In the event of an emergency…

Emergency Alert System logo as published in th...
Image via Wikipedia

Tomorrow the Federal Emergency Management Agency (FEMA) and the Federal Communications Commission (FCC) in the US will run a nationwide test of the Emergency Alert System (EAS). It will begin at 2pm EST and will run concurrently across all time zones. The system is designed to transmit a nationwide message to the American public and will be broadcast on cable and radio networks. This is the first time the test has been run at the same time in all parts of the nation. A Next Generation EAS system is currently being developed to incorporate other public alert and warning systems and will enable consumers to receive alerts through a variety of multi-media platforms on their smart-phones, blackberries and other mobile broadband devices.


Conelrad frequencyEAS has evolved out of Conelrad, (have a look at the Wikipedia link – it’s fascinating stuff, straight out of a black-and-white movie) a method of emergency broadcasting that was designed to alert and inform the public in the event of enemy attack during the Cold War. Although the method of alert was simple – switching the transmitter on and off – it was prone to false alarms, particularly during lightening storms! In 1963 it became the Emergency Broadcast System (EBS) and was expanded for use during peacetime emergencies at state and local levels. It was replaced in 1997 with the EAS in place today. Like the EBS, the EAS is also used to warn the public of weather emergencies, like tornadoes and flash floods, and to allow the President of the United States to address the nation within ten minutes.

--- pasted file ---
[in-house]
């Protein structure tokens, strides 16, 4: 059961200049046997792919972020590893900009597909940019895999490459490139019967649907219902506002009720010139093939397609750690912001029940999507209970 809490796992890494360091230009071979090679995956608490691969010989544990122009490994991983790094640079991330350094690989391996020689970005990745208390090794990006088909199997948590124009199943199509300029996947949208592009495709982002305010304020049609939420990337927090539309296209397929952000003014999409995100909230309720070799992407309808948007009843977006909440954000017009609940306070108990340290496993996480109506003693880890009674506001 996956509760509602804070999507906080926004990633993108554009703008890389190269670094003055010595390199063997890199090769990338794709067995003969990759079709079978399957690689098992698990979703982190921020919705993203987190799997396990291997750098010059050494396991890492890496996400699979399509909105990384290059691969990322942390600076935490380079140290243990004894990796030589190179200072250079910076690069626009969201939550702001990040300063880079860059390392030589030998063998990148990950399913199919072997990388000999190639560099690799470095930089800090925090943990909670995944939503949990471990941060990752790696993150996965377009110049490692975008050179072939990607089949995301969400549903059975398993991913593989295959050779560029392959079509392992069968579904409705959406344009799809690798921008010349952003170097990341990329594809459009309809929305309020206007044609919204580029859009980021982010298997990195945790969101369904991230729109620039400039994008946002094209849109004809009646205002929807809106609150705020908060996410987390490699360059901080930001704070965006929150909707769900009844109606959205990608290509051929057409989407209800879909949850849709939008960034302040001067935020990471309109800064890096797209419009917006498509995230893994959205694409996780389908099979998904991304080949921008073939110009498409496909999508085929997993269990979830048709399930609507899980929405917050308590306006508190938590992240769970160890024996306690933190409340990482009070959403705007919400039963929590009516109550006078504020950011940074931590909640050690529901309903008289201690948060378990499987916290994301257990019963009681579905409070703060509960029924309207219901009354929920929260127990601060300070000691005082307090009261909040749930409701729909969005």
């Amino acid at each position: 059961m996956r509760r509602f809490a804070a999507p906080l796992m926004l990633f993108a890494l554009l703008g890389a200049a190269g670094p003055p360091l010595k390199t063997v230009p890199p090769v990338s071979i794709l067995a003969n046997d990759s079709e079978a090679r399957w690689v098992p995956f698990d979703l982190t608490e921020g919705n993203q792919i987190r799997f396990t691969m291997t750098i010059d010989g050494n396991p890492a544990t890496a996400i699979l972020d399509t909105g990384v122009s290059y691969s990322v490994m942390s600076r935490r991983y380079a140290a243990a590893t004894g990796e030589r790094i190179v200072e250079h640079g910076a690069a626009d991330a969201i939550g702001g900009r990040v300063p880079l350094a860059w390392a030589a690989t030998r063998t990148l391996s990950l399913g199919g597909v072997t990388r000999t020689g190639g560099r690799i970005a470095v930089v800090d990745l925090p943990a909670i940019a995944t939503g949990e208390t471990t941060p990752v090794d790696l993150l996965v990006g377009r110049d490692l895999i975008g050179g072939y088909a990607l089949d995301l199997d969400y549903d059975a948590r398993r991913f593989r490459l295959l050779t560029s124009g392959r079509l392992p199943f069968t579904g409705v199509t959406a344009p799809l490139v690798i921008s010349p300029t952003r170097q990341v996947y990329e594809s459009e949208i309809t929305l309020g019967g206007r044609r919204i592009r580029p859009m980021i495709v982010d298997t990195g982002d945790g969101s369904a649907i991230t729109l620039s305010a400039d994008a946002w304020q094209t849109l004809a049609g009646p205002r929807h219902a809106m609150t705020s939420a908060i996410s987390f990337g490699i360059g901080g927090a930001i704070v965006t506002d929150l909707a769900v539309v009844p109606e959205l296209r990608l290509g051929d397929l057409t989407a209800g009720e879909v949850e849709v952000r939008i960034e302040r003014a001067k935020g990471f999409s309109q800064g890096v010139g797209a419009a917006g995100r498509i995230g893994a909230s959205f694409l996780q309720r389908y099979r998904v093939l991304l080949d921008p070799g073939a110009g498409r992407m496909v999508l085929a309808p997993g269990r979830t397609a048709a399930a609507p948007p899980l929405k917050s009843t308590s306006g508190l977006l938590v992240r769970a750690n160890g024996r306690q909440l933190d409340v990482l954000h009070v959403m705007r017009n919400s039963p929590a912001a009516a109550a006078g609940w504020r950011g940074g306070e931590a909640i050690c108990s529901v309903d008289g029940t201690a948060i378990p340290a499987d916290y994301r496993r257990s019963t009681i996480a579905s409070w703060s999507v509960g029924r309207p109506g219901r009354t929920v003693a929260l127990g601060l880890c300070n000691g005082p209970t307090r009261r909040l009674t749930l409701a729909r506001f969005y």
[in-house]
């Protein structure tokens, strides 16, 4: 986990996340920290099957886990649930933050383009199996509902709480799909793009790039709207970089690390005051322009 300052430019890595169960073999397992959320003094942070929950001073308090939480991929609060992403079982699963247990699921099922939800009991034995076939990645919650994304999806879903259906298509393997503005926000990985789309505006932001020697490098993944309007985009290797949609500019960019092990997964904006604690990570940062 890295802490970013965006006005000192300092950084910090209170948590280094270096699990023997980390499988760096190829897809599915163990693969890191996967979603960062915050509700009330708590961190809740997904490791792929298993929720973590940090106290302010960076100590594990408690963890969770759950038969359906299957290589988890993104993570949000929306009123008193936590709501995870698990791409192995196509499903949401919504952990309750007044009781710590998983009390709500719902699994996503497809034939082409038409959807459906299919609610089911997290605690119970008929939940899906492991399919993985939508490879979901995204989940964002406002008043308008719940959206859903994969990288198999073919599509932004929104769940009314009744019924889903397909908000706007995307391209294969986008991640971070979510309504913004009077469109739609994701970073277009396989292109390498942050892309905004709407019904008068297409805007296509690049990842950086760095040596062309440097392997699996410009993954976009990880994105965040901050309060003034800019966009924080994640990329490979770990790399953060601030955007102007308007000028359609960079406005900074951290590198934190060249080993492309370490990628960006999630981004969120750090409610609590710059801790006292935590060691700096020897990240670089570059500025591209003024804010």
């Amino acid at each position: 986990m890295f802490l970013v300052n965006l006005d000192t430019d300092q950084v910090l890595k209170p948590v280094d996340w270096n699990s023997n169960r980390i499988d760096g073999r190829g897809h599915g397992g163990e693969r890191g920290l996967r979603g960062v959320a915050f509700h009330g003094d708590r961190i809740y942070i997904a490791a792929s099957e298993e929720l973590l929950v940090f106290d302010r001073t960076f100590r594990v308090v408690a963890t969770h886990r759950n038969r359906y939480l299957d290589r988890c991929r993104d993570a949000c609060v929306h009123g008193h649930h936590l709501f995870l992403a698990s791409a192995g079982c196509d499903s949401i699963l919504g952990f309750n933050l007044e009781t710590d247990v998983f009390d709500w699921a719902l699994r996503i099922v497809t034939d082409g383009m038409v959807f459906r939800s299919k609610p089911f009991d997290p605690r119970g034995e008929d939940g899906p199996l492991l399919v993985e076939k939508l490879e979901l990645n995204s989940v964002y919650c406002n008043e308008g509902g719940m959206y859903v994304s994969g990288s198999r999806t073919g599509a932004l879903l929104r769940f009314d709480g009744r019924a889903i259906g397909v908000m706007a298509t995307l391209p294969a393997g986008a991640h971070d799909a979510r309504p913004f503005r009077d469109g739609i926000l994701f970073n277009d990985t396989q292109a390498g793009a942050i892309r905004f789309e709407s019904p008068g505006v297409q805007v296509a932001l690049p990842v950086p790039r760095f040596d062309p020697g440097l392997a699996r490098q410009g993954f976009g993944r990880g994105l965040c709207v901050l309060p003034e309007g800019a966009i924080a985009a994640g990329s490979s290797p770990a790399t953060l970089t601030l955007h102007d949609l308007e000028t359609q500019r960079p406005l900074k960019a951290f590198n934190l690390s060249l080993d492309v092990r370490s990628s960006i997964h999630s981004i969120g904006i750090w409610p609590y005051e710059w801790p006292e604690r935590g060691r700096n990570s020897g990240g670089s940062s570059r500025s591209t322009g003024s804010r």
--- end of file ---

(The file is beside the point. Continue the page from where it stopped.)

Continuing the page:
The test scheduled for tomorrow will run for three minutes, most messages in the past were anywhere from thirty seconds to one minute. There is concern among local police and emergency management personnel that the message might create panic as the message displayed on TV might not indicate that it is a test. They are working hard to spread the message and increase awareness to minimise the risk of it being interpreted as a real emergency.


The EAS signal is an audio message, which pre-empts all programming, and does not include any kind of visual element. Any emergency information would be delivered aurally. There will be  an About this sound attention signal (help·info) to… well…, get your attention, and some kind of EAS test-card on the screen, if you are watching TV (see above, it may not necessarily contain the word TEST). Have a look at the video below for some visuals and an explanation from someone who looks like he knows what he’s talking about…

Here in Canada, because we receive US broadcasts, it’s important to get the message out, to avoid any panic and confusion.

Whitby Shores, Whitby, Ontario

By Aisha Ashraf

An autistic Irish immigrant in a cross-cultural marriage, Aisha Ashraf is the archetypal outlander, writing to root herself through place and perspective. Published in The Rumpus, The Maine Review, River Teeth, HuffPost and elsewhere, her work explores the legacy of trauma, the nature of being an outsider and the narrow confines of belonging. She currently lives in Canada.

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